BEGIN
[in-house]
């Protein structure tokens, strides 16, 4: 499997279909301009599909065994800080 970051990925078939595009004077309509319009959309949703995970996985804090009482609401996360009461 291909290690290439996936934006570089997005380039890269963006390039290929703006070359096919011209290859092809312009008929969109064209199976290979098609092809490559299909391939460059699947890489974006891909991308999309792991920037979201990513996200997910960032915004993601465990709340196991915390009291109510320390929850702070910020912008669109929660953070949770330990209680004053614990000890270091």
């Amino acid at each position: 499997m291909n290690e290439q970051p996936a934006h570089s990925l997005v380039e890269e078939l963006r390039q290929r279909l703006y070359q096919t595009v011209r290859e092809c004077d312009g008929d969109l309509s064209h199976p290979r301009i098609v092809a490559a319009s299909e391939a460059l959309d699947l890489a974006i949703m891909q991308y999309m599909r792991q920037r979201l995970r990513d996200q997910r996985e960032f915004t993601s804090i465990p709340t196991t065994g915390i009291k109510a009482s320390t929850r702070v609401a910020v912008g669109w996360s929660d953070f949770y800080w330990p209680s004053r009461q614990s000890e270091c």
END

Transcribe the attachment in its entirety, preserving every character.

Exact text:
[in-house]
């Protein structure tokens, strides 16, 4: 499997279909301009599909065994800080 970051990925078939595009004077309509319009959309949703995970996985804090009482609401996360009461 291909290690290439996936934006570089997005380039890269963006390039290929703006070359096919011209290859092809312009008929969109064209199976290979098609092809490559299909391939460059699947890489974006891909991308999309792991920037979201990513996200997910960032915004993601465990709340196991915390009291109510320390929850702070910020912008669109929660953070949770330990209680004053614990000890270091």
């Amino acid at each position: 499997m291909n290690e290439q970051p996936a934006h570089s990925l997005v380039e890269e078939l963006r390039q290929r279909l703006y070359q096919t595009v011209r290859e092809c004077d312009g008929d969109l309509s064209h199976p290979r301009i098609v092809a490559a319009s299909e391939a460059l959309d699947l890489a974006i949703m891909q991308y999309m599909r792991q920037r979201l995970r990513d996200q997910r996985e960032f915004t993601s804090i465990p709340t196991t065994g915390i009291k109510a009482s320390t929850r702070v609401a910020v912008g669109w996360s929660d953070f949770y800080w330990p209680s004053r009461q614990s000890e270091c």